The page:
To rise before me,-Rise, O ever rise,
Rise like a cloud of incense from the earth!
Thou kingly Spirit, throned among the hills,
Thou dread Ambassador from earth to heaven,
Great Hierarché! tell thou the silent sky,
And tell the stars, and tell yon rising sun,
Earth, with her thousand voices, praises God.


MARK this holy chapel well!
The birth-place, this, of William Tells.
Here, where stands God's altar dread,
Stood his parents' marriage-bed.
Here first, an infant to her breast,
Him his loving mother prest;
And kissed the babe, and blessed the day,
And prayed, as mothers use to pray:
“ Vouchsafe him health, O God, and give
The child, thy servant, still to live!"
But God had destined to do more
Through him, than through an armed power.
God gave him reverence of laws,
Yet stirring blood in Freedom's cause
A spirit to his rocks akin,-

eye of the hawk, and the fire therein!
To Nature and to Holy Writ
Alone did God the boy commit:
Where flashed and roared the torrent oft
His soul found wings and soared aloft!
The straining oar and chamois' chase
Had formed his limbs to strength and grace:
On wave and wind the boy would toss,
Was great, nor knew how great he was!

4 Hierarch, chief priest.

who roused his countrymen to throw 5 Tell, a celebrated Swiss patriot off the Austrian yoke.

He knew not that his chosen hand,
Made strong by God, his native land
Would rescue from the shameful yoke
Of Slavery,

-the which he broke!



The night is chill; the forest bare ;
Is it the wind that moaneth bleak?
There is not wind enough in the air
To move away the ringlet curl
From the lovely lady's cheek ;
There is not wind enough to twirl
The one red leaf, the last of its clan,
That dances as often as dance it can,
Hanging so light, and hanging so high,
On the topmost twig that looks up at the sky.

THE DISSOLUTION OF FRIENDSHIP. Alas! they had been friends in youth: But whispering tongues can poison truth; And constancy lives in realms above;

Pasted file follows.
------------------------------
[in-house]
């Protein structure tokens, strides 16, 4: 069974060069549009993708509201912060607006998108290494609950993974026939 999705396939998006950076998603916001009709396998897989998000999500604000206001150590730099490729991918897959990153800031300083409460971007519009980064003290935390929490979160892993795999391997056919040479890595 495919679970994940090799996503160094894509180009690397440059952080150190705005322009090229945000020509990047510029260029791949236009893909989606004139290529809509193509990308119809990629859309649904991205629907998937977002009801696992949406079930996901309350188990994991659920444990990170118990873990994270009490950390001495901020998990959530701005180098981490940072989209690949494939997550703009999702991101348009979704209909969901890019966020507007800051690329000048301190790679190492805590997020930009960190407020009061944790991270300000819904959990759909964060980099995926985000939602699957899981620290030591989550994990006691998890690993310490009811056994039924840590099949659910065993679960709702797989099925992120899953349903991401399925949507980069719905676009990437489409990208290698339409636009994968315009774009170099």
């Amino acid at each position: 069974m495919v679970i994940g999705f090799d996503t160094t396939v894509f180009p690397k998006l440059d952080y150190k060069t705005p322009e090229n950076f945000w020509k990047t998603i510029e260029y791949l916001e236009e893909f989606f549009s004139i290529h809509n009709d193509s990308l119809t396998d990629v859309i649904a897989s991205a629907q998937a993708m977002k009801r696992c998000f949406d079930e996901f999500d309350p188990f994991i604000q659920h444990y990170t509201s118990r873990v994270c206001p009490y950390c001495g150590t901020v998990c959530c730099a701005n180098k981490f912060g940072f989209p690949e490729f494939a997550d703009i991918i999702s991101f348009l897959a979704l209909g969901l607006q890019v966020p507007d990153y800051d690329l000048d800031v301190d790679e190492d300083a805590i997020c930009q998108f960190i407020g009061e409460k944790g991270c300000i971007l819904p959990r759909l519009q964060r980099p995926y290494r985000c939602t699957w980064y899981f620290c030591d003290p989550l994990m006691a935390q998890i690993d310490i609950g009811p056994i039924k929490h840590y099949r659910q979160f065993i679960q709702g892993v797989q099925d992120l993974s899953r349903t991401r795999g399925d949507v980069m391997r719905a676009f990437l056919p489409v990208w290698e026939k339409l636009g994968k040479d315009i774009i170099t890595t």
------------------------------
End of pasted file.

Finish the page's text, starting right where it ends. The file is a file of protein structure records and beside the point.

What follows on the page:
And life is thorny; and youth is vain:
And to be wroth with one we love,

Doth work like madness in the brain.
And thus it chanced, as I divine,
With Roland and Sir Leoline.
Each spake words of high disdain

And insult to his heart's best brother:
They parted—ne'er to meet again!

Bnt never either found another
To free the hollow heart from paining;
They stood aloof, the scars remaining,
Like cliffs which had been rent asunder:

A dreary sea now flows between.
But neither heat, nor frost, nor thunder,

Shall wholly do away, I ween,
The marks of that which once hath been.

WILLIAM WORDSWORTH, LIKE his late friend COLERIDGE, has been the subject of extravagant praise and censure. The former may be justified by the exquisite fidelity with which he depicts natural scenery, the simple tenderness of his appeals to the heart, the noble philanthropy he inculcates, and the truly devout morality he teaches. The censure is wholly without excuse. In his dislike of artificial beauty, he may sometimes have written in a style too plain and simple ; but cold must be the heart that could blame a bard, whose every line shows him to possess all the affections of an amiable man, and all the benevolence of a sincere Christian.



“ SMILE of the moon! for so I name

That silent greeting from above;
A gentle flash of light that came

From her whom drooping captives love!
Or art thou of still higher birth!
Thou that didst part the clouds of earth,

My torpor to reprove!
“ Bright boon of pitying heaven-alas!

I may not trust thy placid cheer!
Pondering that time to-night will pass

The threshold of another year;
For years to me are sad and dull;
My very moments are too full

Of hopelessness and fear.
“And yet, the soul-awakening gleam,

That struck perchance the farthest cone
Of Scotland's rocky wilds did seem

To visit me, and me alone ;
Me, unapproached by any friend,
Save those who to my sorrows lend

Tears due unto their own.
“ To-night, the church-tower bells will ring

Through these wide realms a festive peal;
To the new year a welcoming!

A tuneful offering for the weal
Of happy millions lulled in sleep;
While I am forced to watch and weep,

By wounds that may not heal.
“ Bom all too high, by wedlock raised

Still higher—to be cast thus low!
Would that mine eyes had never gazed

On aught of more ambitious show